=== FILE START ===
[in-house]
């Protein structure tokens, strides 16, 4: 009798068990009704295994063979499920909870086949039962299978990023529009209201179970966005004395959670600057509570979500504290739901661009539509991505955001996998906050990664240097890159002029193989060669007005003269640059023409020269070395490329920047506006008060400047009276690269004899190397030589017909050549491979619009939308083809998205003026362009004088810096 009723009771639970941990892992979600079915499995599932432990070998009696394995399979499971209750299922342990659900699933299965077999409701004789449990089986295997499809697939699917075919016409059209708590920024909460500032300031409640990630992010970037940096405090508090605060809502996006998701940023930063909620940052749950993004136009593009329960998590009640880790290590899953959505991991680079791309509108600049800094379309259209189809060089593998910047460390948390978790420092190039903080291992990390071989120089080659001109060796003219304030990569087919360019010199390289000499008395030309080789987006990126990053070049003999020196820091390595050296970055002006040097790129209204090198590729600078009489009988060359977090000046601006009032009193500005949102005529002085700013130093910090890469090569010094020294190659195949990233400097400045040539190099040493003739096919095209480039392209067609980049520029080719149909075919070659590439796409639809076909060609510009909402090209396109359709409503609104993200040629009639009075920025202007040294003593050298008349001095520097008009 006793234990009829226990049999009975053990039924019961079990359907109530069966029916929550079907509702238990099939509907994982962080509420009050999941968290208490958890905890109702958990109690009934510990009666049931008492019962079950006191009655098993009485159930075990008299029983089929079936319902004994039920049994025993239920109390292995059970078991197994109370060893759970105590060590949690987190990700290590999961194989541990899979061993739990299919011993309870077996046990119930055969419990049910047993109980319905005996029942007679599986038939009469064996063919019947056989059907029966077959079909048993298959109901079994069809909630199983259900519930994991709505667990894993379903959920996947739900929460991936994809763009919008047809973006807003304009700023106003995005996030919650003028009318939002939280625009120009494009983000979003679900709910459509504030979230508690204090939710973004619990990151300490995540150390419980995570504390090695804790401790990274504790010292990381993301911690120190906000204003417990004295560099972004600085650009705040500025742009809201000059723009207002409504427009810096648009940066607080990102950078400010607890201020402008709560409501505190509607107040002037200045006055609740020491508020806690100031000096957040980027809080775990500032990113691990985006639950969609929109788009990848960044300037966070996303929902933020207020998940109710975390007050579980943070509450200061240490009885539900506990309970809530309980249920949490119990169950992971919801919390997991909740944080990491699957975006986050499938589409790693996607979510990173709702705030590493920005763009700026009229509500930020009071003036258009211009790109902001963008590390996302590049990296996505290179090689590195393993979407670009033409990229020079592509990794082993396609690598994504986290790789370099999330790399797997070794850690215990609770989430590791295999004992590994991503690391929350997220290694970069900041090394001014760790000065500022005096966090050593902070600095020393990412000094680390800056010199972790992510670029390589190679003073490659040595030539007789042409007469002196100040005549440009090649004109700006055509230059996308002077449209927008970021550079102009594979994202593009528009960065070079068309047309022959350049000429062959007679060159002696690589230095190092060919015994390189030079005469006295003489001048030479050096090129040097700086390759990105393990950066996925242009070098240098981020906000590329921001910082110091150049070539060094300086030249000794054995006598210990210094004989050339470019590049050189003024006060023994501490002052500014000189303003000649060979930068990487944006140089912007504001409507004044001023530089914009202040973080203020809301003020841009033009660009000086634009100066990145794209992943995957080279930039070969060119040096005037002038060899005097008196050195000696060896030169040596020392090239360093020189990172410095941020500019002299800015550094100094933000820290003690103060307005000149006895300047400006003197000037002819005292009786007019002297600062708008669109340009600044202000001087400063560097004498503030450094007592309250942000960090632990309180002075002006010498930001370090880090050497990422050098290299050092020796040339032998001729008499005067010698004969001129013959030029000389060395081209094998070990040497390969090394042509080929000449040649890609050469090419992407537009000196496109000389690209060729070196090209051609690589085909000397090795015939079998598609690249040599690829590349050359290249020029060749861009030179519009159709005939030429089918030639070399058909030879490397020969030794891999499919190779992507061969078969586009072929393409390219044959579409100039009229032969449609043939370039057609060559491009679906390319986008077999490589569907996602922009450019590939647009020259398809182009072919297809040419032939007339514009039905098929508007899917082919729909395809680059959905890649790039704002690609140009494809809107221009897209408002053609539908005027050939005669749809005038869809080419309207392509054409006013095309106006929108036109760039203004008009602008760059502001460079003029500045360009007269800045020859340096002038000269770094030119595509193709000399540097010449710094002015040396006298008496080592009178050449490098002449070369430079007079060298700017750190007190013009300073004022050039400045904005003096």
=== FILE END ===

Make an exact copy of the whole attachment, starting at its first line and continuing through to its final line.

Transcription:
[in-house]
């Protein structure tokens, strides 16, 4: 009798068990009704295994063979499920909870086949039962299978990023529009209201179970966005004395959670600057509570979500504290739901661009539509991505955001996998906050990664240097890159002029193989060669007005003269640059023409020269070395490329920047506006008060400047009276690269004899190397030589017909050549491979619009939308083809998205003026362009004088810096 009723009771639970941990892992979600079915499995599932432990070998009696394995399979499971209750299922342990659900699933299965077999409701004789449990089986295997499809697939699917075919016409059209708590920024909460500032300031409640990630992010970037940096405090508090605060809502996006998701940023930063909620940052749950993004136009593009329960998590009640880790290590899953959505991991680079791309509108600049800094379309259209189809060089593998910047460390948390978790420092190039903080291992990390071989120089080659001109060796003219304030990569087919360019010199390289000499008395030309080789987006990126990053070049003999020196820091390595050296970055002006040097790129209204090198590729600078009489009988060359977090000046601006009032009193500005949102005529002085700013130093910090890469090569010094020294190659195949990233400097400045040539190099040493003739096919095209480039392209067609980049520029080719149909075919070659590439796409639809076909060609510009909402090209396109359709409503609104993200040629009639009075920025202007040294003593050298008349001095520097008009 006793234990009829226990049999009975053990039924019961079990359907109530069966029916929550079907509702238990099939509907994982962080509420009050999941968290208490958890905890109702958990109690009934510990009666049931008492019962079950006191009655098993009485159930075990008299029983089929079936319902004994039920049994025993239920109390292995059970078991197994109370060893759970105590060590949690987190990700290590999961194989541990899979061993739990299919011993309870077996046990119930055969419990049910047993109980319905005996029942007679599986038939009469064996063919019947056989059907029966077959079909048993298959109901079994069809909630199983259900519930994991709505667990894993379903959920996947739900929460991936994809763009919008047809973006807003304009700023106003995005996030919650003028009318939002939280625009120009494009983000979003679900709910459509504030979230508690204090939710973004619990990151300490995540150390419980995570504390090695804790401790990274504790010292990381993301911690120190906000204003417990004295560099972004600085650009705040500025742009809201000059723009207002409504427009810096648009940066607080990102950078400010607890201020402008709560409501505190509607107040002037200045006055609740020491508020806690100031000096957040980027809080775990500032990113691990985006639950969609929109788009990848960044300037966070996303929902933020207020998940109710975390007050579980943070509450200061240490009885539900506990309970809530309980249920949490119990169950992971919801919390997991909740944080990491699957975006986050499938589409790693996607979510990173709702705030590493920005763009700026009229509500930020009071003036258009211009790109902001963008590390996302590049990296996505290179090689590195393993979407670009033409990229020079592509990794082993396609690598994504986290790789370099999330790399797997070794850690215990609770989430590791295999004992590994991503690391929350997220290694970069900041090394001014760790000065500022005096966090050593902070600095020393990412000094680390800056010199972790992510670029390589190679003073490659040595030539007789042409007469002196100040005549440009090649004109700006055509230059996308002077449209927008970021550079102009594979994202593009528009960065070079068309047309022959350049000429062959007679060159002696690589230095190092060919015994390189030079005469006295003489001048030479050096090129040097700086390759990105393990950066996925242009070098240098981020906000590329921001910082110091150049070539060094300086030249000794054995006598210990210094004989050339470019590049050189003024006060023994501490002052500014000189303003000649060979930068990487944006140089912007504001409507004044001023530089914009202040973080203020809301003020841009033009660009000086634009100066990145794209992943995957080279930039070969060119040096005037002038060899005097008196050195000696060896030169040596020392090239360093020189990172410095941020500019002299800015550094100094933000820290003690103060307005000149006895300047400006003197000037002819005292009786007019002297600062708008669109340009600044202000001087400063560097004498503030450094007592309250942000960090632990309180002075002006010498930001370090880090050497990422050098290299050092020796040339032998001729008499005067010698004969001129013959030029000389060395081209094998070990040497390969090394042509080929000449040649890609050469090419992407537009000196496109000389690209060729070196090209051609690589085909000397090795015939079998598609690249040599690829590349050359290249020029060749861009030179519009159709005939030429089918030639070399058909030879490397020969030794891999499919190779992507061969078969586009072929393409390219044959579409100039009229032969449609043939370039057609060559491009679906390319986008077999490589569907996602922009450019590939647009020259398809182009072919297809040419032939007339514009039905098929508007899917082919729909395809680059959905890649790039704002690609140009494809809107221009897209408002053609539908005027050939005669749809005038869809080419309207392509054409006013095309106006929108036109760039203004008009602008760059502001460079003029500045360009007269800045020859340096002038000269770094030119595509193709000399540097010449710094002015040396006298008496080592009178050449490098002449070369430079007079060298700017750190007190013009300073004022050039400045904005003096």